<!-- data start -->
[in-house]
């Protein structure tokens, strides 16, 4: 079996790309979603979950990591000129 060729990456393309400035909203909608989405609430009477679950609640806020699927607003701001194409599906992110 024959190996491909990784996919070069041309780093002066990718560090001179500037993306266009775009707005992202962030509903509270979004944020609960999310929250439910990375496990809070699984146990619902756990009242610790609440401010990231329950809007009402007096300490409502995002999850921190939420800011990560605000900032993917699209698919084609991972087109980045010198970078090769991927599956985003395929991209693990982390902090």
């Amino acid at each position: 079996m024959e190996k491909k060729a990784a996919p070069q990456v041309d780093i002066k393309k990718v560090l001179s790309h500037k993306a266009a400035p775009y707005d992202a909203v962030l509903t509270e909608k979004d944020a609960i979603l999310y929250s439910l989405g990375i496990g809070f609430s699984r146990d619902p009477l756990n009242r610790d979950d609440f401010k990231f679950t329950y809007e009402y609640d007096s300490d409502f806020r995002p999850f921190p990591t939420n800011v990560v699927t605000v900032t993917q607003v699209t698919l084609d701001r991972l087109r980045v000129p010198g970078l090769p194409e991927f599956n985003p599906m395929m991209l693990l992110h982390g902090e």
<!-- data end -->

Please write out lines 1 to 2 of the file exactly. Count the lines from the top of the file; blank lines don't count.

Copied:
[in-house]
């Protein structure tokens, strides 16, 4: 079996790309979603979950990591000129 060729990456393309400035909203909608989405609430009477679950609640806020699927607003701001194409599906992110 024959190996491909990784996919070069041309780093002066990718560090001179500037993306266009775009707005992202962030509903509270979004944020609960999310929250439910990375496990809070699984146990619902756990009242610790609440401010990231329950809007009402007096300490409502995002999850921190939420800011990560605000900032993917699209698919084609991972087109980045010198970078090769991927599956985003395929991209693990982390902090």